America The Crack Baby
Goldberg had perfectly summed up the reasons why outward displays of patriotism often discomfit those who find them twee, or unnecessary:
In part because liberal commentators have such a hard time grasping why patriotism should be an issue at all, and the GOP is so clumsy explaining why it's important, the debate often gets boiled down to symbols. Like so much else about Obama, his position on the lapel flag changes with the needs of the moment. After 9/11, he wore it. During the debates over the Iraq war, he stopped because he saw the flag as a sign of support for President Bush. (He started wearing it again in May.) "I decided I won't wear that pin on my chest," he added in Cedar Rapids, Iowa. "Instead, I'm going to try to tell the American people what I believe will make this country great and, hopefully, that will be a testimony to my patriotism."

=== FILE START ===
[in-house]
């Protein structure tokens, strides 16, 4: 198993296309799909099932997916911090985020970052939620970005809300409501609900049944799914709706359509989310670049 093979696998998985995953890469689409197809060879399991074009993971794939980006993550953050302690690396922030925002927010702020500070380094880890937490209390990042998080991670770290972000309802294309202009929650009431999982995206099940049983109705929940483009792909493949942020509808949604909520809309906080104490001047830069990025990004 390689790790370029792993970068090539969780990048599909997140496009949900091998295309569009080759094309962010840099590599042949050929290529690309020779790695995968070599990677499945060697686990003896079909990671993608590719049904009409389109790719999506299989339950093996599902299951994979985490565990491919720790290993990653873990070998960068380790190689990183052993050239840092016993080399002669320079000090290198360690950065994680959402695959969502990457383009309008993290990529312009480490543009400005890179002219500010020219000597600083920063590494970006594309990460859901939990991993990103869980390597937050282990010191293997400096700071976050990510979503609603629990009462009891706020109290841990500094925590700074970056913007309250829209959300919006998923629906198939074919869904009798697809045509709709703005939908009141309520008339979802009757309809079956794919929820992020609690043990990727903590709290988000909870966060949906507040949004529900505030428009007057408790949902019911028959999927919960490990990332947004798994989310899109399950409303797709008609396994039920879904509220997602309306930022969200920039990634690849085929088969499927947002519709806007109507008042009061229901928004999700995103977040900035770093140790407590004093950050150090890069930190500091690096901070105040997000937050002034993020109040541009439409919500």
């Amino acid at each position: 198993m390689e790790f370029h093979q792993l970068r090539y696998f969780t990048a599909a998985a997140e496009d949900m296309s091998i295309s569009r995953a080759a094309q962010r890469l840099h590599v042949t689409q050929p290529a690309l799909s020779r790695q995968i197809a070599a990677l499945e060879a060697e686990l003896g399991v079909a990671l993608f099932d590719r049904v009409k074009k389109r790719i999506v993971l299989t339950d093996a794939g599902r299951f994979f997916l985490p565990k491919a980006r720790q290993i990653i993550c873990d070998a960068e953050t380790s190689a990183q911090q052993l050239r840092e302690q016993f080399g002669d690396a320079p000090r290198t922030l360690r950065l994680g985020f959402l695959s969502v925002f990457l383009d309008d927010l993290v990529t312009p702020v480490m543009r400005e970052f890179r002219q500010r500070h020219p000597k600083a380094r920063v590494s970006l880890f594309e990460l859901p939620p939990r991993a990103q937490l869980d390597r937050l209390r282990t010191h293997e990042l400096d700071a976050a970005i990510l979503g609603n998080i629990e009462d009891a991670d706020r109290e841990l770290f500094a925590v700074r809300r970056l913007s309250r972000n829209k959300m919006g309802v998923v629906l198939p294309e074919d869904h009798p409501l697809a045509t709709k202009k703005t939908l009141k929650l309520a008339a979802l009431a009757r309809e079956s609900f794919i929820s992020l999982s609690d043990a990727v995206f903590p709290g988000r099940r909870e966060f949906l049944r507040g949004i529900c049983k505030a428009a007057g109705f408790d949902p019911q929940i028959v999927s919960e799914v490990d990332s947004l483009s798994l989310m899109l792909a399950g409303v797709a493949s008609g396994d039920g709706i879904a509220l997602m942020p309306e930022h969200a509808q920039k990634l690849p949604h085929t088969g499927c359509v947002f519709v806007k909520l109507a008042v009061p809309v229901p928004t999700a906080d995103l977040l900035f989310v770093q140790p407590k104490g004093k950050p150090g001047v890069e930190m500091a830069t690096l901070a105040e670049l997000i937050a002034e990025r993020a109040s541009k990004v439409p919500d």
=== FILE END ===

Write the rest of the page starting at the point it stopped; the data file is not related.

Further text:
Read that line again: "What I believe will make this country great."
Not to sound too much like a Jewish mother, but some might respond, "What? It's not great now?"
This sense that America is in need of fixing in order to be a great country points to Obama's real patriotism problem. And it's not Obama's alone.
By jove, he nailed it! Twice.
A- Outward shows of patriotism are problematic because they suggest said showy patriot refuses to acknowledge or even denies his country's wrongdoings.
B- Support of country equates support of current administration.
The first is usually unworkable in the historical mind of any Leftist, whereas the second depends on administration (but really shouldn't).
Alexandrovna lamely begins her Huffington Post retort by speaking words through gritted teeth: